ADHD in Adults: What the Science Saysby Russell A. Barkley, Kevin R. Murphy, Mariellen Fischer
Providing a new perspective on ADHD in adults, this compelling book analyzes findings from two major studies directed by leading authority Russell A. Barkley. Groundbreaking information is presented on the significant impairments produced by the disorder across major functional domains and life activities, including educational outcomes, work, relationships,
Providing a new perspective on ADHD in adults, this compelling book analyzes findings from two major studies directed by leading authority Russell A. Barkley. Groundbreaking information is presented on the significant impairments produced by the disorder across major functional domains and life activities, including educational outcomes, work, relationships, health behaviors, and mental health. Thoughtfully considering the treatment implications of these findings, the book also demonstrates that existing diagnostic criteria do not accurately reflect the way ADHD is experienced by adults, and points the way toward developing better criteria that center on executive function deficits. Accessible tables, figures, and sidebars encapsulate the study results and methods.
"A veritable tour de force. This work will be equally useful to researchers seeking innovative hypotheses about ADHD, to clinicians seeking to understand the course of ADHD into adulthood, and to students at all levels of training. Readers have access to a unified and systematic view of the results from two notable, methodologically rigorous research studies. The book addresses a wide range of clinically urgent issues, such as psychiatric comorbidity, drug use, life impairments, educational attainment, and neuropsychological impairment. The discussions of diagnostic criteria not only provide clinically useful information for adult assessment, but also should strongly influence the evolution of the DSM-V."Stephen V. Faraone, PhD, Department of Psychiatry and Behavioral Sciences; Director, Medical Genetics Research; and Director, Child and Adolescent Psychiatry Research, SUNY Upstate Medical University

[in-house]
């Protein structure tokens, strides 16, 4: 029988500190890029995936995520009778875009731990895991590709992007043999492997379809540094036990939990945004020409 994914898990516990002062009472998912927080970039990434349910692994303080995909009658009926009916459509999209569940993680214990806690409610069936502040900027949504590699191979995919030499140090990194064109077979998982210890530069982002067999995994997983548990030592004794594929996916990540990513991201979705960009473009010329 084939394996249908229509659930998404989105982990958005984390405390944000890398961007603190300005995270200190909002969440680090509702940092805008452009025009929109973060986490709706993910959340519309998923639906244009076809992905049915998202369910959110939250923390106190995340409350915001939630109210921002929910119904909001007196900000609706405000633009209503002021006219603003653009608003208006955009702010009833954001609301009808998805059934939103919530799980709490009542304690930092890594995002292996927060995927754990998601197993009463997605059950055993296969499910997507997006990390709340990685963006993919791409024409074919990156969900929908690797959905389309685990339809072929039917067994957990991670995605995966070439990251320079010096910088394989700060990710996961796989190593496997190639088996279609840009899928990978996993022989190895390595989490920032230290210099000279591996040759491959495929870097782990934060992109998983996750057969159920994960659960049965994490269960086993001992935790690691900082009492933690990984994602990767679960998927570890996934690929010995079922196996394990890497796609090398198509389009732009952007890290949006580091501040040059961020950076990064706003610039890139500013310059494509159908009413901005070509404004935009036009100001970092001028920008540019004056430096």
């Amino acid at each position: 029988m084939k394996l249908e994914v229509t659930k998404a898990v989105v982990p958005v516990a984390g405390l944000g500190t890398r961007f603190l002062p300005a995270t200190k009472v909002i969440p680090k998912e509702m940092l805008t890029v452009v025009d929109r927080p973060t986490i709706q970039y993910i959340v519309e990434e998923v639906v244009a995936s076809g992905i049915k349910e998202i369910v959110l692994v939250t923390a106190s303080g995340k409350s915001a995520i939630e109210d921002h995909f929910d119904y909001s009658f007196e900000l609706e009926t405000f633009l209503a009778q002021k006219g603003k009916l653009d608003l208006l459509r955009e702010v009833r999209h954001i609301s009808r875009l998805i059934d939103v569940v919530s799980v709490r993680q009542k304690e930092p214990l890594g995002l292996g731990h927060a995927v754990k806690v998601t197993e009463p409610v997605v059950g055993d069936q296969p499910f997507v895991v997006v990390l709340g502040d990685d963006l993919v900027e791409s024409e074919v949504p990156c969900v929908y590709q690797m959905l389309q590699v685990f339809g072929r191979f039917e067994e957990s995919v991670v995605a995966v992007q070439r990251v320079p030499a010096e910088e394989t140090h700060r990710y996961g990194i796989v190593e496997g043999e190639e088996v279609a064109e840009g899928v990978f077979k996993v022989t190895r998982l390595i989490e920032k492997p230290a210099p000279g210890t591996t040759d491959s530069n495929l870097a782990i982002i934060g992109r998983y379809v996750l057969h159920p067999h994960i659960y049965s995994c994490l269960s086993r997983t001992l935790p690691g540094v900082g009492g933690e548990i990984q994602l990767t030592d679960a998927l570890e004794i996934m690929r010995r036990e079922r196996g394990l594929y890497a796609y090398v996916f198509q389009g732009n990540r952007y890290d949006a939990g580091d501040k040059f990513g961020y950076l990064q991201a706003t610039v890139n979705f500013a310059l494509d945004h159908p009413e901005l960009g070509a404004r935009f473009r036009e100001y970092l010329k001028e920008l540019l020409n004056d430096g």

"The single best source of scientific information on adult ADHD available to date. The results of two major research investigations are thoroughly reviewed to explicate important similarities and differences between children with ADHD followed into adulthood and individuals first referred for ADHD symptoms as adults. This is the first text to make this important and clinically relevant distinction. It is sure to be an indispensable resource for both clinicians and researchers. In addition, graduate students in clinical psychology, counseling, social work, and school psychology will find this text helpful both for the data it provides about adult ADHD and for its insights into how to establish a coherent research agenda."George J. DuPaul, PhD, Department of Education and Human Services, Lehigh University
"Although some topics are quite technical, the narrative is accessible, and statistical analyses are generally relegated to tables so as not to interrupt the flow....This book will be the definitive work on the subject for some time....Highly recommended. Upper-division undergraduates through professionals."--Choice